from Asia Unbound

Demise of the Democrat Party in Thailand

December 09, 2013

An anti-government protester waves a Thai national flag during a rally at the Royal Plaza near the Government House in Bangkok on December 9, 2013. (Chaiwat Subprasom/Courtesy Reuters)
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When I first moved to Thailand, in 1998, the Democrat Party, the oldest continuously-operating party in the kingdom, was in control of the government and was navigating Thailand through the economic reforms necessitated by the Asian financial crisis, which started in Thailand the previous year with the collapse of the baht. Although some of the reforms were unpopular, and the country was hurting badly from the baht’s fall, the collapse of many financial institutions, and the sudden halt in construction, I admired then-Democrat Party leaders like Prime Minister Chuan Leekpai for their willingness to take on hard economic reforms. I also admired many of them for championing Thailand’s 1997 constitution, the most reformist in the kingdom’s history, a landmark document that enshrined a wide range of rights.

Many of my friends in Bangkok at that time—journalists, civil society activists, lawyers, and others who had been involved in the democracy movement since the 1970s—supported the Democrat Party and viewed it as the cleanest and most coherent party in the country. To be sure, there were plenty of political hacks, vote-buyers, and other dark forces operating in the Democrat Party—the Party’s get-out-the-vote operation and political maneuvering in Parliament were managed by Sanan Kachornprasart, then the ultimate Thai political godfather. But Chuan was regarded as personally clean, and the Democrats had a bench of younger politicians and advisers who also appeared altruistic and committed to liberal democracy.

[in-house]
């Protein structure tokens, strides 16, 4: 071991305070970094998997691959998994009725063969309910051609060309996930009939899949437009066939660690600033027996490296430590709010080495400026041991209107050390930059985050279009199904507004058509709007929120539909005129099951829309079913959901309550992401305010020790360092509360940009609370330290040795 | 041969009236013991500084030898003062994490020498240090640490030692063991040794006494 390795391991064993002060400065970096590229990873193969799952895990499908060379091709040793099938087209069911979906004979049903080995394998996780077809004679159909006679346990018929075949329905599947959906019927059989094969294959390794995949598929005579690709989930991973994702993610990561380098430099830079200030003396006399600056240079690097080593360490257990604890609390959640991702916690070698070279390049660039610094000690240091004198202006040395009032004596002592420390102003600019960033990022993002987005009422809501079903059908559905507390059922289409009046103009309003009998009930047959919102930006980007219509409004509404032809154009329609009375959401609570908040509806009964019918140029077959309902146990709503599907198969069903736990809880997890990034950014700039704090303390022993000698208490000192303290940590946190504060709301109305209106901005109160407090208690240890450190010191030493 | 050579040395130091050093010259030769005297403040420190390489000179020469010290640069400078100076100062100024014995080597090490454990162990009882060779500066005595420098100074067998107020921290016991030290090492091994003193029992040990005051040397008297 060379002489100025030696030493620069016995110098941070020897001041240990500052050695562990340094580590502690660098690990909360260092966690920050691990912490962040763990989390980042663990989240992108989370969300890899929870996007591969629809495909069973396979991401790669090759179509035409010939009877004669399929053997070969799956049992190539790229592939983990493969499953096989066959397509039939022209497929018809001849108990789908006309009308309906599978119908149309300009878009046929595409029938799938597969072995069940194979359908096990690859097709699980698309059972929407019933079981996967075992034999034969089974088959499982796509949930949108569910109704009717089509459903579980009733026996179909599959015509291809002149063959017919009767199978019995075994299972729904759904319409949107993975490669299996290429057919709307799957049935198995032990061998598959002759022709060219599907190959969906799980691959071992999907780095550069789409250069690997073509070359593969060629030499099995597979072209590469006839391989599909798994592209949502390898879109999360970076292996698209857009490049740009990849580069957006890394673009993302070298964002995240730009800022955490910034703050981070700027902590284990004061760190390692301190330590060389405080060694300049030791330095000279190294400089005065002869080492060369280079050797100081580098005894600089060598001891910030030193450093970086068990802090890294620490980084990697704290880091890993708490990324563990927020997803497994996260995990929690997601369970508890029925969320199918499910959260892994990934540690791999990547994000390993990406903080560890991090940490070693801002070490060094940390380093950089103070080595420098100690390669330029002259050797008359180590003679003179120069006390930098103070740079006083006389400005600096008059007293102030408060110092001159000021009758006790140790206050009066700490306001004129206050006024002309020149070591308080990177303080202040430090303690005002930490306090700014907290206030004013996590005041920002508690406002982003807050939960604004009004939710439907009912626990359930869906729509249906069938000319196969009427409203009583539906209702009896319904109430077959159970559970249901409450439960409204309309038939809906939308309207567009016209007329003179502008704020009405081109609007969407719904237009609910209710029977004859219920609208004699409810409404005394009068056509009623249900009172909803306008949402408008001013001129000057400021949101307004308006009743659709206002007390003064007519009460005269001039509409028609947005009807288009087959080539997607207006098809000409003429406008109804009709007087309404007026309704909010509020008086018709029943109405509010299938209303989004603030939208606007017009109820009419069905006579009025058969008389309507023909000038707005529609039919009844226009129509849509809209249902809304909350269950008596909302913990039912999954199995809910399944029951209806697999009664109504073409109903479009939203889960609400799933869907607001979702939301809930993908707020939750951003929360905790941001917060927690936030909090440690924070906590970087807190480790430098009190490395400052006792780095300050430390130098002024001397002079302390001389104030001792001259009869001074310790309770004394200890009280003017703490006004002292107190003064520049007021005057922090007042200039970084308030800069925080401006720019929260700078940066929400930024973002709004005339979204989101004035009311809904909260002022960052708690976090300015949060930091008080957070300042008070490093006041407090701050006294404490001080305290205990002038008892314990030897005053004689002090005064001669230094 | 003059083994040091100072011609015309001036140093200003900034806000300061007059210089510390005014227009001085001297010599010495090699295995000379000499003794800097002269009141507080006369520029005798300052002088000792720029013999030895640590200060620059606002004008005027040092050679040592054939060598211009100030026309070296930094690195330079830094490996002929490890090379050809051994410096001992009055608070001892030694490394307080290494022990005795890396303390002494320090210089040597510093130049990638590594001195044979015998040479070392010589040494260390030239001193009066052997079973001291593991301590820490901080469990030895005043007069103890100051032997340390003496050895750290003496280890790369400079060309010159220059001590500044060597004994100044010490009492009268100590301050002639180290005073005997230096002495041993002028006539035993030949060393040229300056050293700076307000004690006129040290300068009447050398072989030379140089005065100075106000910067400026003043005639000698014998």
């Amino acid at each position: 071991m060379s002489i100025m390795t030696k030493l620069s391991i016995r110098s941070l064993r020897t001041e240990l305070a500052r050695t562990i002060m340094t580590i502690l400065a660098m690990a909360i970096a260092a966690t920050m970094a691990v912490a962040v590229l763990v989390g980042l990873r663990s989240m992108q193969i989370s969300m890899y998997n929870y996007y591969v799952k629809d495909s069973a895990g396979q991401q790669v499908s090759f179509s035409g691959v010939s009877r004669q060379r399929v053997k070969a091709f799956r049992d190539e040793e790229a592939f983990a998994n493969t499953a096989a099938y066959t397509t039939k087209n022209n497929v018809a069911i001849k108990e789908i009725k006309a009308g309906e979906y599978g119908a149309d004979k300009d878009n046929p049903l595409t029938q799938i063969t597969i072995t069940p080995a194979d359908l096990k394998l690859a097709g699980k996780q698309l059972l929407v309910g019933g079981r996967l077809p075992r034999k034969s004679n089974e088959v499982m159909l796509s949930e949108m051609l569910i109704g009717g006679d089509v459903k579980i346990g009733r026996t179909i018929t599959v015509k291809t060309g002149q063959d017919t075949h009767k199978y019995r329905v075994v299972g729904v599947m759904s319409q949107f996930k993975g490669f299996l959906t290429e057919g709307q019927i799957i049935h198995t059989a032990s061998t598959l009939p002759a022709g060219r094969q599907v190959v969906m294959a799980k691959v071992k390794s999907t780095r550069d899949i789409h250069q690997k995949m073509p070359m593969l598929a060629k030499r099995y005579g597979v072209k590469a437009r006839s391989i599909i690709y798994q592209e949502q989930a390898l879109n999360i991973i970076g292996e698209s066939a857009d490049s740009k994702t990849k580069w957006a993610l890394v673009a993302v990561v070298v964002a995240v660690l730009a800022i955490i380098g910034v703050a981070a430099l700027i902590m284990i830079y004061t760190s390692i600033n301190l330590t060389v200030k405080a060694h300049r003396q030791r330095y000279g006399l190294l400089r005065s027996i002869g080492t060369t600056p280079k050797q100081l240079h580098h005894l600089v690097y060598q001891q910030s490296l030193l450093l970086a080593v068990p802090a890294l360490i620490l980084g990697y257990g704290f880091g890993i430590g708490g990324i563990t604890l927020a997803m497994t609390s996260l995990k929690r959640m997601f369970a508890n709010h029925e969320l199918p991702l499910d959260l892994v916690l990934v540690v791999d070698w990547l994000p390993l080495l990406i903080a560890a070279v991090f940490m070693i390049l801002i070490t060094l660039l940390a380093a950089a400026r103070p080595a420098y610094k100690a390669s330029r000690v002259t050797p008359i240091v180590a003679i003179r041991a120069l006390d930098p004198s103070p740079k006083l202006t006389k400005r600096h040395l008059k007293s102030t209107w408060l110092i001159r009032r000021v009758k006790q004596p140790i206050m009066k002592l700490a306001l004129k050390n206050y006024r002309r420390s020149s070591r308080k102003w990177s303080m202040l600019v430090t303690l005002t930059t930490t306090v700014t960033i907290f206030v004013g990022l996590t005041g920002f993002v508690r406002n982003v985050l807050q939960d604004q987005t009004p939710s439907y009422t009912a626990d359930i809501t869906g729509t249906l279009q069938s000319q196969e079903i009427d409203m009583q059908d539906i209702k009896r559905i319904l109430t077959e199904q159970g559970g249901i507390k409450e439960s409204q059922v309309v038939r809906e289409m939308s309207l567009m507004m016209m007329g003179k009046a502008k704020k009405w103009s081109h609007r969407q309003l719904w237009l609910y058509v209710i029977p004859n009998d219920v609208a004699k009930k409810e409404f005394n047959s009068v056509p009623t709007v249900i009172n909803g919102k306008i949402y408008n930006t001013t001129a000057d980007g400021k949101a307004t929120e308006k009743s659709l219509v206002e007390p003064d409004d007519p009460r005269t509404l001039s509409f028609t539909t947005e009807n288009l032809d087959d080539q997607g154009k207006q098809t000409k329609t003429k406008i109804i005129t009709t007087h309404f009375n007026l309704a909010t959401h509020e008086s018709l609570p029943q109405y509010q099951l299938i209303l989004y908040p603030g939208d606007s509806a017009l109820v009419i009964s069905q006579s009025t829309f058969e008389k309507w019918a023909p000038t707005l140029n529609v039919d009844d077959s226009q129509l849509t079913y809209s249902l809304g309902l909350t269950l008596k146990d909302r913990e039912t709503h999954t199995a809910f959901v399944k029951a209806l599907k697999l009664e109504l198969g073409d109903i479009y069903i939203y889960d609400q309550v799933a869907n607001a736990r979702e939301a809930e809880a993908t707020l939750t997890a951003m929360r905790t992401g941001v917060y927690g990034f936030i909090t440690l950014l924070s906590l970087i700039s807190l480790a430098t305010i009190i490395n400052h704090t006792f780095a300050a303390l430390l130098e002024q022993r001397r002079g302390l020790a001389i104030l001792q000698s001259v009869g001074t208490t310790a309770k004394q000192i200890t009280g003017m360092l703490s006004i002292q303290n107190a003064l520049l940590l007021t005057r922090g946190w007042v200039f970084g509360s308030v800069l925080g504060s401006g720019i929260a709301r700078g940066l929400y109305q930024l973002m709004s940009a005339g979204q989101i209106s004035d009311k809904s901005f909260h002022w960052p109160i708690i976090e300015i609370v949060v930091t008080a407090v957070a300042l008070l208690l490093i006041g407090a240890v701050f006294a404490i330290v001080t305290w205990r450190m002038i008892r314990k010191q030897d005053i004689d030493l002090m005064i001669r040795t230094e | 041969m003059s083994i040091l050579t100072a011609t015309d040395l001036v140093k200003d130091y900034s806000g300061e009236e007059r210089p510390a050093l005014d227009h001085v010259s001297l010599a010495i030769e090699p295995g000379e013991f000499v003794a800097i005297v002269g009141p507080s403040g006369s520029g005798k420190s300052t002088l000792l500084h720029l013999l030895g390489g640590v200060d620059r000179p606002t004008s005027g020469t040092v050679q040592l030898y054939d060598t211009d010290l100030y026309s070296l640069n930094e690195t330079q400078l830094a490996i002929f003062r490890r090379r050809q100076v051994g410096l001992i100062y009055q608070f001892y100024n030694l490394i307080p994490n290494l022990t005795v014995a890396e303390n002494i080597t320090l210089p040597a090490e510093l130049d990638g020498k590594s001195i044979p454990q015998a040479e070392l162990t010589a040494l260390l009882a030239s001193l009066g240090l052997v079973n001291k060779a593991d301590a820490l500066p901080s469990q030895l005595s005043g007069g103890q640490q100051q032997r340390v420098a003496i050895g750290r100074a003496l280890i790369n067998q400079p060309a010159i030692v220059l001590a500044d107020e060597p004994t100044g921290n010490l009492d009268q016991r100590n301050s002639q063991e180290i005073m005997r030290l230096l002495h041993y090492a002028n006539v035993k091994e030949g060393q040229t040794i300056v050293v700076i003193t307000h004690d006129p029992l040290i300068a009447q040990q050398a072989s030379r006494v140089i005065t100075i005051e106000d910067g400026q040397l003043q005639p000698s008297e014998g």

Since then, the Democrat Party’s commitment to democracy, the rule of law, and Thailand’s future has collapsed. There are still within the party some quality politicians, like Bangkok governor Sukhamband Paribatra, but since the Thai rural working and middle class has become more empowered, the Democrats have become increasingly conservative, elitist, and anti-democratic. This strategy has not helped them win elections, and neither has their incoherent policy positions—they had denounced the populist parties of Thai Rak Thai/Puea Thai but, when running for Parliament in 2011, the Democrats essentially copied these policies.

Now, by resigning from Parliament en masse to join street protests designed to foment anarchy and topple the government, rather than trying to win power through elections, the Democrat Party has reached new lows. (Thomas Fuller has an excellent summary of the situation in here.) The party now seems to exist primarily to work against democratic institutions, and undermine democratic culture. A sad change in fifteen years.